The concept of measurement uncertainty is continuing to create confusion in the dimensional metrology community. As a supplier of measuring instruments and tools, Mitutoyo America receives many questions from customers about measurement uncertainty. I hope the answers to the questions below, along with the included example, will help reduce some confusion. -JGS
What is measurement uncertainty?
Measurement uncertainty is the estimation of potential errors in a measurement process. When determining uncertainty, you must consider all factors that impact the variation in your measurement results. Error in the measuring instrument, tool, or gage is just one source of uncertainty. Another contributor is the environment, particularly temperature for dimensional measurements. Other common factors to consider are calibration limits, operators, repeatability, and the geometry and condition of the measured workpiece.
How is uncertainty expressed?
Say you use an external micrometer to measure the diameter of a shaft and your measurement result is D=21.289 mm. If you had determined the uncertainty was U=0.007 mm, then you would say the measurement result is 21.289 ± 0.007 mm. Uncertainty is normally expressed as a 95% confidence interval, which corresponds to about plus or minus two standard deviations (±2σ). Therefore, since uncertainty is the estimation of potential error, what you are really saying is that you believe the true value, i.e. the correct value, has a 95% chance of being somewhere between 21.282 and 21.296 mm. Graphically it would look like this:
Can Mitutoyo tell me my measurement uncertainty for all my Mitutoyo products?
We really wish we could just tell you your uncertainty when using our measuring instruments and tools, but unfortunately uncertainty is not that simple. The only meaningful uncertainty is the uncertainty of the entire measuring process, not just the instrument. Since uncertainty varies with factors such as environment, operator, calibration, and workpiece, your uncertainty will likely differ from someone else using the same instrument but for a different measurement. As the instrument supplier, our job is to make sure you know the instrument specifications and the best methods of operation. We can also help you understand significant sources of uncertainty.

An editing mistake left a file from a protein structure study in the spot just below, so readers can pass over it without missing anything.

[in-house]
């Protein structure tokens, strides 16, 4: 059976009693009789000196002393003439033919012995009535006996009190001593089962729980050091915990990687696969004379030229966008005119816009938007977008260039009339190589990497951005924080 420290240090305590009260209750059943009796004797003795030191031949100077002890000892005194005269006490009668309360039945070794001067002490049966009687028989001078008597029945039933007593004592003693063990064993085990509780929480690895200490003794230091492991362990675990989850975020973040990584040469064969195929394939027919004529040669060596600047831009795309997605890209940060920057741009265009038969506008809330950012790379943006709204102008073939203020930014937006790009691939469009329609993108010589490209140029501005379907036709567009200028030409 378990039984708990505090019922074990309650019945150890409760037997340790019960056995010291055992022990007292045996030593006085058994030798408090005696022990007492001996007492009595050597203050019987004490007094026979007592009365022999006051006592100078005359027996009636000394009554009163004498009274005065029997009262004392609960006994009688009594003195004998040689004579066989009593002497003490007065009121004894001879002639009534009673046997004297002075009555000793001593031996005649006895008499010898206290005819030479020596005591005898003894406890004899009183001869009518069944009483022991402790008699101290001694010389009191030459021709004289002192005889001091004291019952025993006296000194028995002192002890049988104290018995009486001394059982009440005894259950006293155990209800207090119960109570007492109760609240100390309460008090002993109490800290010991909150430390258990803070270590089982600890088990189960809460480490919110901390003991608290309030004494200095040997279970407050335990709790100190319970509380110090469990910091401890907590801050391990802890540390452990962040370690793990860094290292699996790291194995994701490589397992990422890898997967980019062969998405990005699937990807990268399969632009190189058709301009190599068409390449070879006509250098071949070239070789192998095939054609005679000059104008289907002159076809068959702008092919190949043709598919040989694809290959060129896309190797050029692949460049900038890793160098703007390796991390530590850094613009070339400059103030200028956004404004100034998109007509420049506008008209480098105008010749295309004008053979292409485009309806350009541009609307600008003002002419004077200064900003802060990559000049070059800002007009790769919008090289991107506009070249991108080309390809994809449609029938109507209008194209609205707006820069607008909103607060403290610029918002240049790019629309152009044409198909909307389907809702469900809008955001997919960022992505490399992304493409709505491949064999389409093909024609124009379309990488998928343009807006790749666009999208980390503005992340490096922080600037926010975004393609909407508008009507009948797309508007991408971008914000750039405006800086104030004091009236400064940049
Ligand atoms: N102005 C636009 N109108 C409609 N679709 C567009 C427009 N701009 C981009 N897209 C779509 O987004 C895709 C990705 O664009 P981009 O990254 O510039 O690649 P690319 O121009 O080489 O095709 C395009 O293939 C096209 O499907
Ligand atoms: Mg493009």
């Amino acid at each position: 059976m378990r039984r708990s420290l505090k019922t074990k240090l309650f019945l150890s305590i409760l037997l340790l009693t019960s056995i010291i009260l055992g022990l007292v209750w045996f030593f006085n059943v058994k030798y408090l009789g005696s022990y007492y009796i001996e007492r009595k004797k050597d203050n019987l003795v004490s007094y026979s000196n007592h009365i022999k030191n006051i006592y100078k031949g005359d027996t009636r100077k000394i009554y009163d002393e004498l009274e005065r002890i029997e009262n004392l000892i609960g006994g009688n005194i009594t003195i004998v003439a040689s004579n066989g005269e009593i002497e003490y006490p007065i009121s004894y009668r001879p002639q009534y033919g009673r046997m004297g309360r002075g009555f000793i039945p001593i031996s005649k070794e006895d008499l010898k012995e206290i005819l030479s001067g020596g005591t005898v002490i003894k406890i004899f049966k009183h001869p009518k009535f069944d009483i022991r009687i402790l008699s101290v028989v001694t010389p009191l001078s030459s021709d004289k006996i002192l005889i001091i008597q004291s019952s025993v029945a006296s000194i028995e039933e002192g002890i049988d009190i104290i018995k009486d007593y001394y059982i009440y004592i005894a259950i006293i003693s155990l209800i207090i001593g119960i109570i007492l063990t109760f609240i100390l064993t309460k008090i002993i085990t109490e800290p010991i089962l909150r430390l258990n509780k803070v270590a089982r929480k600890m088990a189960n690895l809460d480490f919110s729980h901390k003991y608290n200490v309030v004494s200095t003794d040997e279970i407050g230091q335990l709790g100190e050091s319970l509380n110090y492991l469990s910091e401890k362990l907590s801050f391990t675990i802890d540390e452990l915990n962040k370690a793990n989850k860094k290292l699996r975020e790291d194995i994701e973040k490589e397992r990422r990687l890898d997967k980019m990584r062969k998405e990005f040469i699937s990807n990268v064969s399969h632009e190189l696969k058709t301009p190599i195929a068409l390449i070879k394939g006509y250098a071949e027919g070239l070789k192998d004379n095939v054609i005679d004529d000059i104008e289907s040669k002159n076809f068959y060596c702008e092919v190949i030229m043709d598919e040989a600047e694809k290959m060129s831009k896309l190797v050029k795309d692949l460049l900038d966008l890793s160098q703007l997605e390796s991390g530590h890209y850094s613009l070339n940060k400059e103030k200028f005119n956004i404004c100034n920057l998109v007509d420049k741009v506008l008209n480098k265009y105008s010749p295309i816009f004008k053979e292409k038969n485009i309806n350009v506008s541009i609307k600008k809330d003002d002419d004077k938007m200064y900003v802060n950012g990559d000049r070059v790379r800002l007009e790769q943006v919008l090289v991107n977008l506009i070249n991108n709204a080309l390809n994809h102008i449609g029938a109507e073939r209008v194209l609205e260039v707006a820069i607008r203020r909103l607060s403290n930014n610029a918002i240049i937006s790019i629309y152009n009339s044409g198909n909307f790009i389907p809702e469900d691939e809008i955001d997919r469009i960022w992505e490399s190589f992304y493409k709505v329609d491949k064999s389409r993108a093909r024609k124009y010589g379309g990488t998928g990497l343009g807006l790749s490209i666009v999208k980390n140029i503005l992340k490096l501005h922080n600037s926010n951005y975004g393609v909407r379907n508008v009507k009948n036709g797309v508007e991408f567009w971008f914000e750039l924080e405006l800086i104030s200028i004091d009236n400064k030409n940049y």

How do I calculate measurement uncertainty?
This question is best answered in a training class. However, we thought an example would be useful to see typical sources of uncertainty and how they add up. The table below represents an uncertainty estimate (or budget) for the measurement of a diameter using a 0-25 mm external micrometer. The values are for a specific measurement process and should not be generally applied to other measurements. This table is based on an example found in the international standard, ISO/TS 14253-2:1999. Note how the instrument, operator, environment, and measured workpiece all contribute significantly, and somewhat equally, to the total uncertainty. The uncertainty due to the micrometer is only a portion of the total measurement process uncertainty.
|Uncertainty Component||Uncertainty Value (μm) *||Contribution to Total (%)|
The micrometer and its calibration
|Error of indication||0.9||19.4|
|Spindle to anvil parallelism||1.0|
|Operator and usage of the micrometer||Repeatability||1.2||20.5|
|Zero point repeatability||1.0|
|Environment||Temperature difference between workpiece and micrometer||2.0||32.9|
|Temperature variation from standard 20°C||0.3|
|Workpiece||Workpiece form error||1.8||27.2|
|Uncertainty, U = 6.9 μm
(this U is officially the expanded uncertainty, which is sometimes called total uncertainty)
* These values, called standard uncertainties, are estimated for this specific measurement example. Do not apply them generally. They must be determined on a case by case basis.
What is the difference between measurement uncertainty and gage R&R?
The concepts found in the AIAG Measurement Systems Analysis are familiar to many people, particular those in the automotive industry. Measurement uncertainty can be considered a single number that represents a combination of the concepts of gage R&R, bias, linearity, and stability.
Where can I get more information on uncertainty?
The ultimate authority in the U.S. is the standard ANSI/NCSL Z540-2-1997 (the GUM), but it can be tough to read. NIST offers a free publication, NIST Technical Note 1297, which is a bit easier. The international standard, ISO/TS 14253-2:1999 is a useful practical guide and includes some industrial examples. A number of companies offer training in uncertainty, including Mitutoyo America. We offer a one day educational course that is taught about twice a month at various locations around the country. A good training class is recommended for those new to uncertainty.